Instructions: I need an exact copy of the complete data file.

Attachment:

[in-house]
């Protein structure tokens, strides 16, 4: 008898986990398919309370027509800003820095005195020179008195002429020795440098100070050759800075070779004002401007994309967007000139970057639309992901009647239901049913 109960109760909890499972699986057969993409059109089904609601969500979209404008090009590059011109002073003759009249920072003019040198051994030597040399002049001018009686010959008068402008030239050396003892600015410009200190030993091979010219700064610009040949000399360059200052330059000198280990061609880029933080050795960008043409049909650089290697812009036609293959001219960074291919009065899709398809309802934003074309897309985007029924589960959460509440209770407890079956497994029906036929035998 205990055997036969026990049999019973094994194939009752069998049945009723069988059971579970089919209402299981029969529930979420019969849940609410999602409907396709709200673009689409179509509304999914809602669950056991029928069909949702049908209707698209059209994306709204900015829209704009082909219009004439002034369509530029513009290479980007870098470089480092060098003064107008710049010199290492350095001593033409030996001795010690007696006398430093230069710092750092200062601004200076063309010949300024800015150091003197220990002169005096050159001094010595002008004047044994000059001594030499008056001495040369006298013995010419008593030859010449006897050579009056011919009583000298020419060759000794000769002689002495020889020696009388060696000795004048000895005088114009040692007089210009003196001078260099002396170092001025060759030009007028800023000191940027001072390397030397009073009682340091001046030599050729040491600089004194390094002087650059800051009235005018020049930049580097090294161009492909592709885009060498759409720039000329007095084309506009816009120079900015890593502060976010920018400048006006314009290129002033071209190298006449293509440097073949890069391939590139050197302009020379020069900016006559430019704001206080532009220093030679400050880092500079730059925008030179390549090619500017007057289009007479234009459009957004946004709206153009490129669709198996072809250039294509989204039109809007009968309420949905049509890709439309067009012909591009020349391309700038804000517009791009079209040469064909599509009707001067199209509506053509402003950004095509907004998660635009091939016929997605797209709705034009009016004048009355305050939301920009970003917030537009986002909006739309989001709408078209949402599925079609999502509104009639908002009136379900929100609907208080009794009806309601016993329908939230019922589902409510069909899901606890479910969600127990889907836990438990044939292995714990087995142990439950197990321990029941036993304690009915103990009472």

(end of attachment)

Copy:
[in-house]
């Protein structure tokens, strides 16, 4: 008898986990398919309370027509800003820095005195020179008195002429020795440098100070050759800075070779004002401007994309967007000139970057639309992901009647239901049913 109960109760909890499972699986057969993409059109089904609601969500979209404008090009590059011109002073003759009249920072003019040198051994030597040399002049001018009686010959008068402008030239050396003892600015410009200190030993091979010219700064610009040949000399360059200052330059000198280990061609880029933080050795960008043409049909650089290697812009036609293959001219960074291919009065899709398809309802934003074309897309985007029924589960959460509440209770407890079956497994029906036929035998 205990055997036969026990049999019973094994194939009752069998049945009723069988059971579970089919209402299981029969529930979420019969849940609410999602409907396709709200673009689409179509509304999914809602669950056991029928069909949702049908209707698209059209994306709204900015829209704009082909219009004439002034369509530029513009290479980007870098470089480092060098003064107008710049010199290492350095001593033409030996001795010690007696006398430093230069710092750092200062601004200076063309010949300024800015150091003197220990002169005096050159001094010595002008004047044994000059001594030499008056001495040369006298013995010419008593030859010449006897050579009056011919009583000298020419060759000794000769002689002495020889020696009388060696000795004048000895005088114009040692007089210009003196001078260099002396170092001025060759030009007028800023000191940027001072390397030397009073009682340091001046030599050729040491600089004194390094002087650059800051009235005018020049930049580097090294161009492909592709885009060498759409720039000329007095084309506009816009120079900015890593502060976010920018400048006006314009290129002033071209190298006449293509440097073949890069391939590139050197302009020379020069900016006559430019704001206080532009220093030679400050880092500079730059925008030179390549090619500017007057289009007479234009459009957004946004709206153009490129669709198996072809250039294509989204039109809007009968309420949905049509890709439309067009012909591009020349391309700038804000517009791009079209040469064909599509009707001067199209509506053509402003950004095509907004998660635009091939016929997605797209709705034009009016004048009355305050939301920009970003917030537009986002909006739309989001709408078209949402599925079609999502509104009639908002009136379900929100609907208080009794009806309601016993329908939230019922589902409510069909899901606890479910969600127990889907836990438990044939292995714990087995142990439950197990321990029941036993304690009915103990009472």